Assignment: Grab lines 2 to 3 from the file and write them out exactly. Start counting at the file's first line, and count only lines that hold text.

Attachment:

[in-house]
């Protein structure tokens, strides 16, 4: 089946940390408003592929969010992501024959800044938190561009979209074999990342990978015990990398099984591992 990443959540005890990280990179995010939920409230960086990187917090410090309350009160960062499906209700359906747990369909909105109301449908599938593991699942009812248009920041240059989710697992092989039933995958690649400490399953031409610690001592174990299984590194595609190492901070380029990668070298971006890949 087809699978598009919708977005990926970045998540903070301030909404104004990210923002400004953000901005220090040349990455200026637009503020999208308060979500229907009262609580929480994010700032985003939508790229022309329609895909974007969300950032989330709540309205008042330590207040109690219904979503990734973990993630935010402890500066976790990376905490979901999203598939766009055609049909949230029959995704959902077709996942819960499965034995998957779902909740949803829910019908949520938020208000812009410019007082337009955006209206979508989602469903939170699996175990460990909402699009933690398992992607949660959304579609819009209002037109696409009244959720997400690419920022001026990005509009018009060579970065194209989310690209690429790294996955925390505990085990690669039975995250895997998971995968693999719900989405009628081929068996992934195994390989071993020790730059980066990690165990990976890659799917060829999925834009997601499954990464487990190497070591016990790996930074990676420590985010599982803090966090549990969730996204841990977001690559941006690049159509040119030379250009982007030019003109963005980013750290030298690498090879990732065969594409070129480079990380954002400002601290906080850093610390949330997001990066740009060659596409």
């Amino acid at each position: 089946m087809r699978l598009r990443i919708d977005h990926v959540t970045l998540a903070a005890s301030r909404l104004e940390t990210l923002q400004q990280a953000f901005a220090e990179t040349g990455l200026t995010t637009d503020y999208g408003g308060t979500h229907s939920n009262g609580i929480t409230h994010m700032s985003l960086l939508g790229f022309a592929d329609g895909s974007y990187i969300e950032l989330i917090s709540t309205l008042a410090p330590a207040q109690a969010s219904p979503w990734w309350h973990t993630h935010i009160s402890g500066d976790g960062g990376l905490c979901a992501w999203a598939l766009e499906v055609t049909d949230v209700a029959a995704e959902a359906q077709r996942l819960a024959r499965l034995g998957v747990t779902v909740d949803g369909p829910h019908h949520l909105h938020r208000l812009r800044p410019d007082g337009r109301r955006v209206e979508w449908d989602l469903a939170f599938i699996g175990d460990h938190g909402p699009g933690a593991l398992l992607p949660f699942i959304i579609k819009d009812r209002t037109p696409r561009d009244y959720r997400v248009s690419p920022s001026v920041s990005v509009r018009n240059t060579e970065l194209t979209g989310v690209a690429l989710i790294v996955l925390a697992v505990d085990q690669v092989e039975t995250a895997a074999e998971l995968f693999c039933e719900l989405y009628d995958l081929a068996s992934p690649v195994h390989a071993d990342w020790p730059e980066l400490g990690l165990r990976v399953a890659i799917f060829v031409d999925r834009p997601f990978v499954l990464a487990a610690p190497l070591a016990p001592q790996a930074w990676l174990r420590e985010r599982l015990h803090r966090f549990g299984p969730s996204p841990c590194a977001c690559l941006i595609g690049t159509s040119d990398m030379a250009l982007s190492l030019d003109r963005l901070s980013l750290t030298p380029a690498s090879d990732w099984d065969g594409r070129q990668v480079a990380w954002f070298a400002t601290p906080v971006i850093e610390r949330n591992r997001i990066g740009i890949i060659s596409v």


């Protein structure tokens, strides 16, 4: 089946940390408003592929969010992501024959800044938190561009979209074999990342990978015990990398099984591992 990443959540005890990280990179995010939920409230960086990187917090410090309350009160960062499906209700359906747990369909909105109301449908599938593991699942009812248009920041240059989710697992092989039933995958690649400490399953031409610690001592174990299984590194595609190492901070380029990668070298971006890949 087809699978598009919708977005990926970045998540903070301030909404104004990210923002400004953000901005220090040349990455200026637009503020999208308060979500229907009262609580929480994010700032985003939508790229022309329609895909974007969300950032989330709540309205008042330590207040109690219904979503990734973990993630935010402890500066976790990376905490979901999203598939766009055609049909949230029959995704959902077709996942819960499965034995998957779902909740949803829910019908949520938020208000812009410019007082337009955006209206979508989602469903939170699996175990460990909402699009933690398992992607949660959304579609819009209002037109696409009244959720997400690419920022001026990005509009018009060579970065194209989310690209690429790294996955925390505990085990690669039975995250895997998971995968693999719900989405009628081929068996992934195994390989071993020790730059980066990690165990990976890659799917060829999925834009997601499954990464487990190497070591016990790996930074990676420590985010599982803090966090549990969730996204841990977001690559941006690049159509040119030379250009982007030019003109963005980013750290030298690498090879990732065969594409070129480079990380954002400002601290906080850093610390949330997001990066740009060659596409």
């Amino acid at each position: 089946m087809r699978l598009r990443i919708d977005h990926v959540t970045l998540a903070a005890s301030r909404l104004e940390t990210l923002q400004q990280a953000f901005a220090e990179t040349g990455l200026t995010t637009d503020y999208g408003g308060t979500h229907s939920n009262g609580i929480t409230h994010m700032s985003l960086l939508g790229f022309a592929d329609g895909s974007y990187i969300e950032l989330i917090s709540t309205l008042a410090p330590a207040q109690a969010s219904p979503w990734w309350h973990t993630h935010i009160s402890g500066d976790g960062g990376l905490c979901a992501w999203a598939l766009e499906v055609t049909d949230v209700a029959a995704e959902a359906q077709r996942l819960a024959r499965l034995g998957v747990t779902v909740d949803g369909p829910h019908h949520l909105h938020r208000l812009r800044p410019d007082g337009r109301r955006v209206e979508w449908d989602l469903a939170f599938i699996g175990d460990h938190g909402p699009g933690a593991l398992l992607p949660f699942i959304i579609k819009d009812r209002t037109p696409r561009d009244y959720r997400v248009s690419p920022s001026v920041s990005v509009r018009n240059t060579e970065l194209t979209g989310v690209a690429l989710i790294v996955l925390a697992v505990d085990q690669v092989e039975t995250a895997a074999e998971l995968f693999c039933e719900l989405y009628d995958l081929a068996s992934p690649v195994h390989a071993d990342w020790p730059e980066l400490g990690l165990r990976v399953a890659i799917f060829v031409d999925r834009p997601f990978v499954l990464a487990a610690p190497l070591a016990p001592q790996a930074w990676l174990r420590e985010r599982l015990h803090r966090f549990g299984p969730s996204p841990c590194a977001c690559l941006i595609g690049t159509s040119d990398m030379a250009l982007s190492l030019d003109r963005l901070s980013l750290t030298p380029a690498s090879d990732w099984d065969g594409r070129q990668v480079a990380w954002f070298a400002t601290p906080v971006i850093e610390r949330n591992r997001i990066g740009i890949i060659s596409v």